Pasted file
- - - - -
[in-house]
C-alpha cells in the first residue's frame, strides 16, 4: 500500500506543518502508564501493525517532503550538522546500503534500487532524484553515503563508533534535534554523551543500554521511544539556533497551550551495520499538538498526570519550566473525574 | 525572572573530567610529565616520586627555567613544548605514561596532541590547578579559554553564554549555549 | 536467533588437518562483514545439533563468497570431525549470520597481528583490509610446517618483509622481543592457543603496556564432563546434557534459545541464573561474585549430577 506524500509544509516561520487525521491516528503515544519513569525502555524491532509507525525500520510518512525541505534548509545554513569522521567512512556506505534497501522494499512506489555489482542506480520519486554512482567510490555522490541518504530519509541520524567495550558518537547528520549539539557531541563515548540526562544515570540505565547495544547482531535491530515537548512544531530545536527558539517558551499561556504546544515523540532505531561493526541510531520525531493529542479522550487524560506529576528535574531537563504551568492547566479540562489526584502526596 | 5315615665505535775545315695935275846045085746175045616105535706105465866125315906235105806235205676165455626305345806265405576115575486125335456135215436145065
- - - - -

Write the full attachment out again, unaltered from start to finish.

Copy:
[in-house]
C-alpha cells in the first residue's frame, strides 16, 4: 500500500506543518502508564501493525517532503550538522546500503534500487532524484553515503563508533534535534554523551543500554521511544539556533497551550551495520499538538498526570519550566473525574 | 525572572573530567610529565616520586627555567613544548605514561596532541590547578579559554553564554549555549 | 536467533588437518562483514545439533563468497570431525549470520597481528583490509610446517618483509622481543592457543603496556564432563546434557534459545541464573561474585549430577 506524500509544509516561520487525521491516528503515544519513569525502555524491532509507525525500520510518512525541505534548509545554513569522521567512512556506505534497501522494499512506489555489482542506480520519486554512482567510490555522490541518504530519509541520524567495550558518537547528520549539539557531541563515548540526562544515570540505565547495544547482531535491530515537548512544531530545536527558539517558551499561556504546544515523540532505531561493526541510531520525531493529542479522550487524560506529576528535574531537563504551568492547566479540562489526584502526596 | 5315615665505535775545315695935275846045085746175045616105535706105465866125315906235105806235205676165455626305345806265405576115575486125335456135215436145065